Every Friday morning, SAfm’s AMLive’s radio anchor Sakina Kamwendo speaks to Martin Creamer, publishing editor of Engineering News and Mining Weekly. Reported here is this Friday’s At the Coalface transcript:
Kamwendo: With Anglo American now in danger of being canabalised, the South African economy needs a big new corporate champion to step into the breach.
Creamer: We always talk about support of small medium sized companies. Government wants to do that and it is a big employment area. We must realise that those companies do well when there are big companies, they feed off those big companies. We need to protect our big companies.
We haven’t done that with Anglo American. Should the government have allowed the primary of listing to go to London? No, it should not have. If that primary listing was in South Africa, would that company have been in better shape? Yes, it would have. Did the Australians do the right thing by not allowing BHP Billiton to have primary listing in London? Yes, they did the right thing.
Are they better placed, because they have primary listing and main listing is in Sydney? Yes, they are. I think that is the lesson we have to learn. We have lost out now on Anglo American. You see its plight getting worse and worse. Now, a big Indian investor, Anil Agarwal, has taken 13% of it through his family trust. He is saying that he is just sitting there watching, but of course, we know he is linked to Vedanta and he has previously, seven years ago, bought Anglo American zinc assets in the Northern Cape and turned them to positive account.
He paid off those assets, the R1.3-billion, in two years. He is now sitting and doing what Anglo and Gold Fields couldn’t do by putting up a new zinc mine at Gamsberg. It is 40 years in the making. He is not a slouch, but he is also not that keen on taking over the whole of Anglo American. So, what happens with that? Is it going to be canabalised? Is it going to break up further? That is the big question mark hanging over it. You go down the main street of Johannesburg and you look at those Anglo offices and they are under utilised.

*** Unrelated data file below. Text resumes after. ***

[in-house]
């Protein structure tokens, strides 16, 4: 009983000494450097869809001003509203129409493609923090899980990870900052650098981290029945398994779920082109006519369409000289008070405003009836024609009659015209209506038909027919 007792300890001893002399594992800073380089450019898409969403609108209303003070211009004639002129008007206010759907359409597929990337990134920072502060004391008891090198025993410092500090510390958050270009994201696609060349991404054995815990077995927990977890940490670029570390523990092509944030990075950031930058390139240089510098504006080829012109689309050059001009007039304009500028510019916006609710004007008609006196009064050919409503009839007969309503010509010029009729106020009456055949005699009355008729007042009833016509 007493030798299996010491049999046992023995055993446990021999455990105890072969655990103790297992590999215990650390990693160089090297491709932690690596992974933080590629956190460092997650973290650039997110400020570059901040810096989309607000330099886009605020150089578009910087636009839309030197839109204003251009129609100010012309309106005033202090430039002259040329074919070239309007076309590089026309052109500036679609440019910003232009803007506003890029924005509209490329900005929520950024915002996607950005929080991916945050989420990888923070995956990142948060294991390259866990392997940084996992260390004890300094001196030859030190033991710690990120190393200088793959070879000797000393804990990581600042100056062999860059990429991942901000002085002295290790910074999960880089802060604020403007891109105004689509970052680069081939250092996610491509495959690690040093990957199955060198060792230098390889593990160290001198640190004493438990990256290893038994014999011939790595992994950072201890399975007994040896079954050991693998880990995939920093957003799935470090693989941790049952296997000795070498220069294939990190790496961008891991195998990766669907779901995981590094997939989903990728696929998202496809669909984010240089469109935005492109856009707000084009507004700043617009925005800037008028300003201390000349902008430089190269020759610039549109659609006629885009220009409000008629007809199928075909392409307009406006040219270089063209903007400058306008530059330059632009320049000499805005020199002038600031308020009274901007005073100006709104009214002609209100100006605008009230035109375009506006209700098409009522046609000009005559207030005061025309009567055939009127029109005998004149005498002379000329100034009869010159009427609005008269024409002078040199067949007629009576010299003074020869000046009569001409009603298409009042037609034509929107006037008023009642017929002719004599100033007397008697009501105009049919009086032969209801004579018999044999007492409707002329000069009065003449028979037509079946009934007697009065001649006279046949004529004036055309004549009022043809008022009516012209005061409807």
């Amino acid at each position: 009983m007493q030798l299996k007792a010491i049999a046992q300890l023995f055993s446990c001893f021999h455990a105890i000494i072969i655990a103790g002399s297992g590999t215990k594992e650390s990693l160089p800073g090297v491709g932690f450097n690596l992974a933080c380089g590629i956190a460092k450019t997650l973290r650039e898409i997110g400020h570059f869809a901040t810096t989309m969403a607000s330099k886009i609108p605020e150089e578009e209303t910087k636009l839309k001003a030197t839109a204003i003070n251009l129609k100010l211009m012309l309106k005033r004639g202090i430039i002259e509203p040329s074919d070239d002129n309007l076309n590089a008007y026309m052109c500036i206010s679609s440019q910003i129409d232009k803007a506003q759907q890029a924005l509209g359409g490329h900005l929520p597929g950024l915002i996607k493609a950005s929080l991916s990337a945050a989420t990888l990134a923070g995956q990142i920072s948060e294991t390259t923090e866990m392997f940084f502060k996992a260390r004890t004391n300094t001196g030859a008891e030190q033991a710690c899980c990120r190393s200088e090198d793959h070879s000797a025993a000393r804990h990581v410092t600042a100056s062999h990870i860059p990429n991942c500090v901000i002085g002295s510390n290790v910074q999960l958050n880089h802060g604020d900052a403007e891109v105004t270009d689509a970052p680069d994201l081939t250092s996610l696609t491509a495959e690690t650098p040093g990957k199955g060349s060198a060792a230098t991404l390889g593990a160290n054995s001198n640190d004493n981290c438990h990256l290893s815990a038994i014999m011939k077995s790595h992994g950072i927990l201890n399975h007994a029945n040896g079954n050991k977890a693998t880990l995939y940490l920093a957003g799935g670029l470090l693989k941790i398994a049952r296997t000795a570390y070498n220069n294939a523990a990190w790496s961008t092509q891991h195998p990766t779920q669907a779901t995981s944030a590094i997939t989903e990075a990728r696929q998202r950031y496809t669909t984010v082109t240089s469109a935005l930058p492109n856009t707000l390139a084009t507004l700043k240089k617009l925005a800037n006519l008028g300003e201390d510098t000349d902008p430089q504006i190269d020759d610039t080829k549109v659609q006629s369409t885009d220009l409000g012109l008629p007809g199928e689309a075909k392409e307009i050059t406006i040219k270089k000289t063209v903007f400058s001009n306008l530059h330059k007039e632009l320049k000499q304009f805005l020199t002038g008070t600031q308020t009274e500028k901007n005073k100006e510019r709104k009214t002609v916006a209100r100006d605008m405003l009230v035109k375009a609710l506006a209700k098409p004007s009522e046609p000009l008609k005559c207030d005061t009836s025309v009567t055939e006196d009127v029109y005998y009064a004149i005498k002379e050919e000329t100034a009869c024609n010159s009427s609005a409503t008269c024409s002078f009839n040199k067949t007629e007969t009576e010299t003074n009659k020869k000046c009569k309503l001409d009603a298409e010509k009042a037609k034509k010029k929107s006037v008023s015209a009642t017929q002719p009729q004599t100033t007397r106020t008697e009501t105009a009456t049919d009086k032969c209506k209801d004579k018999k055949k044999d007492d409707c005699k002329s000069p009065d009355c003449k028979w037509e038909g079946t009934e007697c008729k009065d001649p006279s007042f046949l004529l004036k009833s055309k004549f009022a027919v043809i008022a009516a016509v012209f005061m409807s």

Would Anglo American have been better had it stayed even as a big conglomerate with 650 different operations going around, not only mining, but in industry, in commerce, paper, timber, food and all over the place. Wouldn’t it have been better for South Africa? Yes, it would have been, because even though it was a conglomerate that London did not like, it would have been better suited for a place like South Africa. If they had stayed here at this point in time with all those tentacles going out into industry, we would have been in a better place.
Did the government do the right thing? No, it didn’t. And when it was in industry and the tariff walls were brought down so fast, even Anglo at the time said South Africa was being holier than GATT. We have a situation where the world has an agreement on trade and tariffs and these we are allowed to have. We were allowed to bring those tariffs down at an orderly pace. The world agrees on that, you don’t have to just slam them down and make all the walls of protection disappear overnight.
But, the government wanted to be holier than GATT – the General Agreement on Traffis and Trade – and smashed the walls down, ruined industry, had Anglo selling off left right and centre. Assets that should have gone for a much better price, assets that we see no longer exist. So, I think that we need to learn a lesson here. We do need these corporate champions. I know there are better companies coming up now in non-mining areas, which is great.
Perhaps the next big champion is going to be non-mining. We see the likes of Bidvest and Discovery and how well they are doing. Perhaps these will be the big champions of the future. We know that the previous Mining Minister Ngoako Ramatlhodi, before he was pushed sideways, he said that we should have a big mining champion, it should be a big private sector company, let’s try and build it, but, of course, he didn’t last very long. The new Mining Minister doesn’t seem to have any intentions along those lines.
In fact, what was the impact on Anglo American of the way the Department of Mineral Resources acted? Negative, because it created uncertainty. That uncertainty impacted on Anglo. What is now left of Anglo? We see what they have done with their coal assets now, they have put them into a situation with iron-ore in a separate company. Why did they do that? They say the South African assets now coal and iron-ore have become more flexible. What does that mean? Are they still going to sell them off?